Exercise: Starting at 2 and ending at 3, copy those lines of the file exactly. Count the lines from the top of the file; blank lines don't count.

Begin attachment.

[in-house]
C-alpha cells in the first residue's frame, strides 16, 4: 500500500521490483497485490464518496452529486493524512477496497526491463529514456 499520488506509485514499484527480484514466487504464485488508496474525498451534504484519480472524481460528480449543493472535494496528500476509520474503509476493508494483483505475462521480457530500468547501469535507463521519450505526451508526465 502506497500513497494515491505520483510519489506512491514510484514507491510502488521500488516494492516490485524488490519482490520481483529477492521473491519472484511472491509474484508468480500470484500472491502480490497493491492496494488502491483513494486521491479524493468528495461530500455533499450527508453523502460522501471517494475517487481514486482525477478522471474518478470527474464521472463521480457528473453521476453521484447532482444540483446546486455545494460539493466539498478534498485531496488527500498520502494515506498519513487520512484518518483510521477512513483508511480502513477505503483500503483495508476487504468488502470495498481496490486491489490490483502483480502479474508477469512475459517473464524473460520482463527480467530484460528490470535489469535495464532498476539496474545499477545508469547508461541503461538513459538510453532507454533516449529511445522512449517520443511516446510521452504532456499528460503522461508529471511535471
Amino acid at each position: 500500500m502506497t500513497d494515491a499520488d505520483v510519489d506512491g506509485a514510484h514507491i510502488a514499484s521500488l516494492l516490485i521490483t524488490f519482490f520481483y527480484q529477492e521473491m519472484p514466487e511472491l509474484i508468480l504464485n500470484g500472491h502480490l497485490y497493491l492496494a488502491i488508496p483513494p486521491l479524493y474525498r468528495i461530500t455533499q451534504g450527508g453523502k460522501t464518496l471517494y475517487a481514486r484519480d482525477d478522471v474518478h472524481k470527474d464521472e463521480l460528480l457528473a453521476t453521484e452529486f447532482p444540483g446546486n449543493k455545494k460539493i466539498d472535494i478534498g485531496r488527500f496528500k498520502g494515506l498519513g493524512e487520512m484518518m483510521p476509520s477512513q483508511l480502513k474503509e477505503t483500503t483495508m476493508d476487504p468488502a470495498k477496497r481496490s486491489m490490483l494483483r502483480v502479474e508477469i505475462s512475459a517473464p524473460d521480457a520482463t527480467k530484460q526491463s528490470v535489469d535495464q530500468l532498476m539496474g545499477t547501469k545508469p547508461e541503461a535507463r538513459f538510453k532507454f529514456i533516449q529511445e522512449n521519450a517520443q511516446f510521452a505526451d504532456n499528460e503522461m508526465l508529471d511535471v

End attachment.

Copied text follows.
C-alpha cells in the first residue's frame, strides 16, 4: 500500500521490483497485490464518496452529486493524512477496497526491463529514456 499520488506509485514499484527480484514466487504464485488508496474525498451534504484519480472524481460528480449543493472535494496528500476509520474503509476493508494483483505475462521480457530500468547501469535507463521519450505526451508526465 502506497500513497494515491505520483510519489506512491514510484514507491510502488521500488516494492516490485524488490519482490520481483529477492521473491519472484511472491509474484508468480500470484500472491502480490497493491492496494488502491483513494486521491479524493468528495461530500455533499450527508453523502460522501471517494475517487481514486482525477478522471474518478470527474464521472463521480457528473453521476453521484447532482444540483446546486455545494460539493466539498478534498485531496488527500498520502494515506498519513487520512484518518483510521477512513483508511480502513477505503483500503483495508476487504468488502470495498481496490486491489490490483502483480502479474508477469512475459517473464524473460520482463527480467530484460528490470535489469535495464532498476539496474545499477545508469547508461541503461538513459538510453532507454533516449529511445522512449517520443511516446510521452504532456499528460503522461508529471511535471
Amino acid at each position: 500500500m502506497t500513497d494515491a499520488d505520483v510519489d506512491g506509485a514510484h514507491i510502488a514499484s521500488l516494492l516490485i521490483t524488490f519482490f520481483y527480484q529477492e521473491m519472484p514466487e511472491l509474484i508468480l504464485n500470484g500472491h502480490l497485490y497493491l492496494a488502491i488508496p483513494p486521491l479524493y474525498r468528495i461530500t455533499q451534504g450527508g453523502k460522501t464518496l471517494y475517487a481514486r484519480d482525477d478522471v474518478h472524481k470527474d464521472e463521480l460528480l457528473a453521476t453521484e452529486f447532482p444540483g446546486n449543493k455545494k460539493i466539498d472535494i478534498g485531496r488527500f496528500k498520502g494515506l498519513g493524512e487520512m484518518m483510521p476509520s477512513q483508511l480502513k474503509e477505503t483500503t483495508m476493508d476487504p468488502a470495498k477496497r481496490s486491489m490490483l494483483r502483480v502479474e508477469i505475462s512475459a517473464p524473460d521480457a520482463t527480467k530484460q526491463s528490470v535489469d535495464q530500468l532498476m539496474g545499477t547501469k545508469p547508461e541503461a535507463r538513459f538510453k532507454f529514456i533516449q529511445e522512449n521519450a517520443q511516446f510521452a505526451d504532456n499528460e503522461m508526465l508529471d511535471v